Christ Church Yew

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TN_Tree_Man
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Joined: Sat Mar 13, 2010 7:14 am

Christ Church Yew

Post by TN_Tree_Man » Tue Apr 12, 2011 7:42 pm

ENTS,

Looking over the post regarding some of Great Britain's old trees ( http://www.ents-bbs.org/viewtopic.php?f=196&t=2347 ) reminded me of an old yew (Taxus baccata) that I was able to see in 2007. The yew is located in the Christ Church cemetary in the old city region of Dover, Delaware. The shrub was planted in 1740 and continues to thrive. The folks at the church are very proud of their yew (as well as their history in the community) and will gladly show you around if asked.

Sorry about the picture quality. These are scanned from film.
(The brown spots I believe are from bagworms)
(The brown spots I believe are from bagworms)
IMG_0011.jpg
IMG_0012.jpg
p.s. this is what will happen if you do not keep the hedges trimmed around the house!

Steve Springer
"One can always identify a dogwood tree by it's bark."

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edfrank
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Re: Christ Church Yew

Post by edfrank » Wed Apr 13, 2011 3:37 am

Steve,

Thanks for posting this. We have very few reports from Delaware. The Christ Episcopal Church Yew may be among the oldest planted trees in the US. It is listed in the "Big Trees of Delaware booklet" http://dda.delaware.gov/images/forestry ... dition.pdf as being 52 feet tall x 173.4 inches in girth x 57 feet crown spread. It looks from your photo as if it has multiple trunks? A history of the church an be found here: http://www.christchurchdover.org/Our%20HIstory.html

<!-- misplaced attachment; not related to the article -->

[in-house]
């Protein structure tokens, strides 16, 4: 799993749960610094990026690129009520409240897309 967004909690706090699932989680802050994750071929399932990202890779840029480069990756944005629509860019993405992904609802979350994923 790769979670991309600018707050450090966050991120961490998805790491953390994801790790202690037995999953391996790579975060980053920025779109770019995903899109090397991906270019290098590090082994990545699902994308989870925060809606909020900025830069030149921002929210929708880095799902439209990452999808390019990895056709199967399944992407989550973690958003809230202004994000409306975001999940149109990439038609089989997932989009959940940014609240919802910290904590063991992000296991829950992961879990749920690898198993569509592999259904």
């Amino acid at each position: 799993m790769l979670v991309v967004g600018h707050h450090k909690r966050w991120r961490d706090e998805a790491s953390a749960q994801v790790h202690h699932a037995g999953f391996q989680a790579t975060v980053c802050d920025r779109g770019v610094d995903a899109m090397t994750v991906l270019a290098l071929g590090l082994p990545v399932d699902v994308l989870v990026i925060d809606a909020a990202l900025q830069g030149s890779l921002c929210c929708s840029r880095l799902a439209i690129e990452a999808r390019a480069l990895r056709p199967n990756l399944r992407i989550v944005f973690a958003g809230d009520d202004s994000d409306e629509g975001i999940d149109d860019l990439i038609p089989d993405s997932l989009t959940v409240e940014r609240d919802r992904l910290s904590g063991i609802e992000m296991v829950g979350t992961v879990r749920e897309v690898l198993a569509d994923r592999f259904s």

"I love science and it pains me to think that so many are terrified of the subject or feel that choosing science means you cannot also choose compassion, or the arts, or be awe by nature. Science is not meant to cure us of mystery, but to reinvent and revigorate it." by Robert M. Sapolsky

TN_Tree_Man
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Re: Christ Church Yew

Post by TN_Tree_Man » Thu Apr 14, 2011 5:18 am

Ed,

Yep, it has multiple trunks. If memory serves, the stems were about 2 - 2.5 feet in diameter (the picture is not very telling). I posted this mainly for its' age rather than as tree specimen.

Steve Springer
"One can always identify a dogwood tree by it's bark."

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edfrank
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Re: Christ Church Yew

Post by edfrank » Thu Apr 14, 2011 7:16 pm

Steve,

I am always interested in old trees regardless of their form.

Ed
"I love science and it pains me to think that so many are terrified of the subject or feel that choosing science means you cannot also choose compassion, or the arts, or be awe by nature. Science is not meant to cure us of mystery, but to reinvent and revigorate it." by Robert M. Sapolsky

lalacurf121
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Re: Christ Church Yew

Post by lalacurf121 » Fri Feb 05, 2016 3:45 am


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